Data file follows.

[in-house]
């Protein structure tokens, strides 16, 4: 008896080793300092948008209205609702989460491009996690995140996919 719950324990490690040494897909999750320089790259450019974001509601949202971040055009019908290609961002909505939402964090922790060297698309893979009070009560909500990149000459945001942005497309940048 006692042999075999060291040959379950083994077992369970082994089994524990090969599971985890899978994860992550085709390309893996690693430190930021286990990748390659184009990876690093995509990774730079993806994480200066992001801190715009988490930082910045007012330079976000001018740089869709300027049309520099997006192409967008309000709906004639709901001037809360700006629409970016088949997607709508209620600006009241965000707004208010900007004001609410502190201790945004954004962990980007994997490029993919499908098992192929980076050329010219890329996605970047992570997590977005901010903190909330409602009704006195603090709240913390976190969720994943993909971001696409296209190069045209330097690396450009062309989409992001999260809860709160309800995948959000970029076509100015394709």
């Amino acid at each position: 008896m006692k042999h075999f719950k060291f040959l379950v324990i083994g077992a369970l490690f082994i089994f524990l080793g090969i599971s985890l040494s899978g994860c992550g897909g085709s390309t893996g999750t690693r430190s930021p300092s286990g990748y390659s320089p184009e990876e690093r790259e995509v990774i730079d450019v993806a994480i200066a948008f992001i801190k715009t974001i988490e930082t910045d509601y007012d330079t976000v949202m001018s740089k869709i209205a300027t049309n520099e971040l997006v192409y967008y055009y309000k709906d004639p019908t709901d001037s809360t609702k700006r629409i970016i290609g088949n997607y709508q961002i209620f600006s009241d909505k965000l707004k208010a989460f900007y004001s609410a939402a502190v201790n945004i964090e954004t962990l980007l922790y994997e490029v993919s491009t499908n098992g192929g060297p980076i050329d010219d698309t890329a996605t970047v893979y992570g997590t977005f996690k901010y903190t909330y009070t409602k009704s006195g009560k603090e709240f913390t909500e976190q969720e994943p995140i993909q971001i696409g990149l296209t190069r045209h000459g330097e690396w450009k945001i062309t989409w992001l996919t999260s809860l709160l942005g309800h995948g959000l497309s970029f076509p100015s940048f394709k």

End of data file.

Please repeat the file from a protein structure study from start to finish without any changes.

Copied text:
[in-house]
């Protein structure tokens, strides 16, 4: 008896080793300092948008209205609702989460491009996690995140996919 719950324990490690040494897909999750320089790259450019974001509601949202971040055009019908290609961002909505939402964090922790060297698309893979009070009560909500990149000459945001942005497309940048 006692042999075999060291040959379950083994077992369970082994089994524990090969599971985890899978994860992550085709390309893996690693430190930021286990990748390659184009990876690093995509990774730079993806994480200066992001801190715009988490930082910045007012330079976000001018740089869709300027049309520099997006192409967008309000709906004639709901001037809360700006629409970016088949997607709508209620600006009241965000707004208010900007004001609410502190201790945004954004962990980007994997490029993919499908098992192929980076050329010219890329996605970047992570997590977005901010903190909330409602009704006195603090709240913390976190969720994943993909971001696409296209190069045209330097690396450009062309989409992001999260809860709160309800995948959000970029076509100015394709």
């Amino acid at each position: 008896m006692k042999h075999f719950k060291f040959l379950v324990i083994g077992a369970l490690f082994i089994f524990l080793g090969i599971s985890l040494s899978g994860c992550g897909g085709s390309t893996g999750t690693r430190s930021p300092s286990g990748y390659s320089p184009e990876e690093r790259e995509v990774i730079d450019v993806a994480i200066a948008f992001i801190k715009t974001i988490e930082t910045d509601y007012d330079t976000v949202m001018s740089k869709i209205a300027t049309n520099e971040l997006v192409y967008y055009y309000k709906d004639p019908t709901d001037s809360t609702k700006r629409i970016i290609g088949n997607y709508q961002i209620f600006s009241d909505k965000l707004k208010a989460f900007y004001s609410a939402a502190v201790n945004i964090e954004t962990l980007l922790y994997e490029v993919s491009t499908n098992g192929g060297p980076i050329d010219d698309t890329a996605t970047v893979y992570g997590t977005f996690k901010y903190t909330y009070t409602k009704s006195g009560k603090e709240f913390t909500e976190q969720e994943p995140i993909q971001i696409g990149l296209t190069r045209h000459g330097e690396w450009k945001i062309t989409w992001l996919t999260s809860l709160l942005g309800h995948g959000l497309s970029f076509p100015s940048f394709k």